Early years and where you came from?
I was born in Lisbon and when I was 18 I moved to Braga to study Computer Science at Minho university. It was fantastic times. We lived very closed to each other, studying together and enjoying all the campus atmosphere. Although it was amazing times, I knew I would like return to Lisbon, to the big city and work here.
How were you introduced to the world of the Portuguese tech industry?
From my early days I enjoyed solving problems, designing algorithms and programing. I am from the times of the zx spectrum and its Basic programming language. I had the privilege of having the opportunity to study programming languages in the high school (Escola Secundária D. Pedro V) so I was sure I wanted computer science. At the University, it was the early days of Internet and I was fascinated of connecting things, access information remotely.
Walk me through your work and what you are doing now in the tech industry.
For the last 4 years I was a venture capitalist, so I used to invest in startups. I started in 2012 when Lisbon and Portugal tech scene started to emerge and be in the world radar. It was exciting times and I fell in love with startups and making things happens. I quit one year ago, but I knew I want to stay connected to this world, so I started mentoring startups and helping them to achieve theirs dreams and goals.
What part of what you do, you love the most?
Be a mentor it’s about sharing with commitment. I love to share my experiences and be challenged by issues that entrepreneurs face in their day-to-day life. It could be in obtaining product market fit, in go to market strategies, in growing in an efficient and sustainable way. It’s so grateful to see others achieving their objectives and build their confidence and participating in that process while keeping up with technology trends.
How do you think that your background and knowledge impact the way you approach your work in the Portuguese tech industry?
In my previous work as a Venture Capitalist, I had the opportunity to visit Silicon Valley several times. What impressed me the most there were two things that are always present in my mind and in the way I approach others: the power of interaction and the sense of urgency. So, the way I work and the way I try to encourage others to be is always promoting connection with others, learn from others and whatever you may find appropriate, go for it, don’t be afraid of falling, try, investigate deeply and quickly, and then change if needed.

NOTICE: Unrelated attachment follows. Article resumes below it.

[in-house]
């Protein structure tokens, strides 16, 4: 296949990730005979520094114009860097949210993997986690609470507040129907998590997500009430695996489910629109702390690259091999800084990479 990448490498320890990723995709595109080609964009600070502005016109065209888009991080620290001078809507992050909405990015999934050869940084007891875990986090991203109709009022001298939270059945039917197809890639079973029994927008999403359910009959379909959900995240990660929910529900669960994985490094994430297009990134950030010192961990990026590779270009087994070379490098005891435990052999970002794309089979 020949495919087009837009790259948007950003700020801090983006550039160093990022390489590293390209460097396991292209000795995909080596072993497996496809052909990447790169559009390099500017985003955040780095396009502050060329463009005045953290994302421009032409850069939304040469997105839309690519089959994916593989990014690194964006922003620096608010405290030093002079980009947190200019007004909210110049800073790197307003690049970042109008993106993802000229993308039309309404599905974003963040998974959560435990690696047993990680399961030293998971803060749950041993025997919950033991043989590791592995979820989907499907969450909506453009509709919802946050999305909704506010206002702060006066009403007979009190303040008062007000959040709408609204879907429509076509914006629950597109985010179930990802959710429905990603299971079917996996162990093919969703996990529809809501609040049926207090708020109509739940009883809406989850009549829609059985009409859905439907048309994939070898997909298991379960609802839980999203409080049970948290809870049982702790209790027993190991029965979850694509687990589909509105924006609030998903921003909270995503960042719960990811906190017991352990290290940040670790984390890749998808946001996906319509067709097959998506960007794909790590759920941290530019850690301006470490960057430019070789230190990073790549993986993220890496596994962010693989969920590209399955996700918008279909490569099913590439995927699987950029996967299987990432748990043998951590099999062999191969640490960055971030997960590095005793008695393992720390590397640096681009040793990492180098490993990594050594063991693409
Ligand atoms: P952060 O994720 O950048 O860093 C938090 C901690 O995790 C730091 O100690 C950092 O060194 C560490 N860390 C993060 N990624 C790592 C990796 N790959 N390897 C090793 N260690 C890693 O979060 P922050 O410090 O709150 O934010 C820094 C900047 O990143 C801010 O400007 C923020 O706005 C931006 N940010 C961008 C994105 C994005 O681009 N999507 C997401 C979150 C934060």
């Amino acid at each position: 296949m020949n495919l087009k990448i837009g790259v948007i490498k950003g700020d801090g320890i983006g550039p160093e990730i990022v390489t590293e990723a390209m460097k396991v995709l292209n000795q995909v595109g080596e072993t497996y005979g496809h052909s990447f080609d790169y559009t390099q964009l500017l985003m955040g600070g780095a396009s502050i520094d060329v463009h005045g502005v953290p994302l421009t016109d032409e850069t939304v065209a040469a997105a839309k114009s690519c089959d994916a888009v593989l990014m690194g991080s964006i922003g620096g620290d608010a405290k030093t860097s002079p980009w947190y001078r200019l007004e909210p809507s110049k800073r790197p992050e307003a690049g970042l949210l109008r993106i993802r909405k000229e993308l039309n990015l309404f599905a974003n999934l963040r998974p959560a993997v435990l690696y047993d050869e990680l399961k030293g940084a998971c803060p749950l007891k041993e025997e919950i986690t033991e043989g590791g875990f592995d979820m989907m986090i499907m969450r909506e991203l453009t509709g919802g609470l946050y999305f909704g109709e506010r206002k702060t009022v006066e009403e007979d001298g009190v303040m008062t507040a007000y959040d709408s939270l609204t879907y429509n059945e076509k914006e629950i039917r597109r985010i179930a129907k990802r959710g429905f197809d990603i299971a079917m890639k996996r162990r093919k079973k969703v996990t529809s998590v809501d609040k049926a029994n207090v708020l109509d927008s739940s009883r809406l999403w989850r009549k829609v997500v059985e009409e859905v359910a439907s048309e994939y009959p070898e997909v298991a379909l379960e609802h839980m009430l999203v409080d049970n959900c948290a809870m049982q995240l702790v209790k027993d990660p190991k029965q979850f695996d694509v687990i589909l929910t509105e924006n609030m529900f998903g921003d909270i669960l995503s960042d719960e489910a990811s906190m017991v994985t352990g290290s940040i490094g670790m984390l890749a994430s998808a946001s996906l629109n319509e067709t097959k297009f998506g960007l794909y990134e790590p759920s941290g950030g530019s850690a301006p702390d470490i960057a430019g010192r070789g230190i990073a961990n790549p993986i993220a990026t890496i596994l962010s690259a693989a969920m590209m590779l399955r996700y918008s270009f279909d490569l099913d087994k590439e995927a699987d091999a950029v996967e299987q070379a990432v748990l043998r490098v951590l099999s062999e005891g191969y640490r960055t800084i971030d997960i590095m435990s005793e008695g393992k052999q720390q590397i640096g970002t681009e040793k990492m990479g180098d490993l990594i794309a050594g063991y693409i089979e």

What advice do you have for young women that want to get into tech and don’t know where to start?
Get actively involved with the community. Go to events, participate in acceleration programs, interact with others.
Walk me through a day in your life as a Portuguese woman in tech.
As I have my regular job as advisor to the board at AICEP, while mentoring and also attending Chinese lessons, I have to be very organized during the day and the week. So I normally work early, read the emails and prepare the answers, meaning splitting the emails and the activities between urgent and important. The most urgent ones, I will answers immediately and then I moved to the important ones that takes more time. I keep a log of my pending issues and I keep tracking it during the day and week
Another important part of my life is learning – either searching, reading blogs or doing an online course, which I try to reserve for Fridays afternoon and weekends.
Normally, after having dinner, it’s time for Facebook and Twitter to keep up with what’s happening and updating the list of must read for the weekend.
What’s the best advice you’ve ever received?
It’s all about people. Although all the technology that are available, it’s how you engage with people, how we share our ambition, values and commitment that makes all the difference.
What apps/software/tools can’t you live without?
Google, social media, email.